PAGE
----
Dir: Baltasar Kormákur
Star: Idris Elba, Iyana Halley, Leah Sava Jeffries, Sharlto Copley
There’s a long tradition of Great British Actors slumming it in movies for a pay-cheque. The results can sometimes be great fun, e.g. Dame Judi Dench in The Chronicles of Riddick. But Michael Caine’s infamous quote about Jaws: The Revenge summarizes the approach. “I have never seen it, but by all accounts it is terrible. However, I have seen the house that it built, and it is terrific.” Usually, they wait until late in their careers: Idris Elba, still in his forties when making this, is clearly ahead of the curve. Already a national treasure, he’s inevitably linked to any iconic Brit-role, from James Bond to Doctor Who, so I trust he was adequately compensated for this.
He is Dr. Nate Samuels, a widower who goes on an African safari with his adorable moppets, Meredith (Halley) and Nora (Jeffries), plus local biologist and family friend, Martin Battles (Copley). However, they unwittingly wander into an ill-explained war between poachers and the local lions, in a wildlife preserve which is weirdly devoid of any other species. Seriously: would it have killed the makers to lob in some stock-footage of gazelles? Anyhoo, the group end up cut off and being hunted by a rogue lion. There. That’s your plot. Oh, there is other stuff such as Nate’s guilt over his dead wife, who either died of cancer or was eaten by a lion. I forget which: it can safely be ignored, either way.
The bits that work, are when there are actual lions on the screen. Usually just the one, though occasionally more. For largely CGI creations, the effects are generally good, and occasionally damn impressive. For instance, there are scenes where Martin is interacting with “his” pride, that genuinely look as if he’s faffing around with big cats. There’s an impact and a weight to them, which makes their predation effective. Shame the movie blows it with a finale which has Nate going toe-to-toe with a lion. Even though his opponent is slightly singed and has seen better days, it feels ludicrous for him to hold out for as long as five seconds. Even if he would make an excellent 007.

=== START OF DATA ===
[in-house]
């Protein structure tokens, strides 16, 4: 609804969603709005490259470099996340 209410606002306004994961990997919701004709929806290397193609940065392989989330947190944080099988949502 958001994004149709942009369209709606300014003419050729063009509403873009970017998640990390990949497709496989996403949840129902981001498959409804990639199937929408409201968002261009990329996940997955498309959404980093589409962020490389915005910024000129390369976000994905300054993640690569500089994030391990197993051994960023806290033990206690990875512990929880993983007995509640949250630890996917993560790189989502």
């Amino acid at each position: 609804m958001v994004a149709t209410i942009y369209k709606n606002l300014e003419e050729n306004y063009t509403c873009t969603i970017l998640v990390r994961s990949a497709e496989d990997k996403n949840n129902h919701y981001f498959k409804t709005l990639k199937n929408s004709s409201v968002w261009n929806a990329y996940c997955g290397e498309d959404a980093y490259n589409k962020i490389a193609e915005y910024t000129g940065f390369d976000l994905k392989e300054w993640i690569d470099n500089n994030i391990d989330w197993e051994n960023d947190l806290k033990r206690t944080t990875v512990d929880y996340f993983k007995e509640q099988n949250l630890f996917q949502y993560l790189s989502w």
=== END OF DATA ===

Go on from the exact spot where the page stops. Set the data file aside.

Still, a bigger problem is, there is not enough of thus. You get a lot of meandering through the South African bush, and a further uninteresting subplot where humans turn out to be a bigger threat than the animals. Until the lions arrive, and with impressive olfactory talents, eat only the bad people. Then again, we also have good and bad lions. The former demonstrate a protective attitude towards all mankind (even those they have met only briefly) which seemed to have strayed in from a Disney cartoon. If the body count of significant characters here had been higher, this would have felt like an upper-tier version of those shark movies. Instead, I can only presume Elba got a decent semi-detached residence out of this for his Mum. Possibly with an attached guesthouse.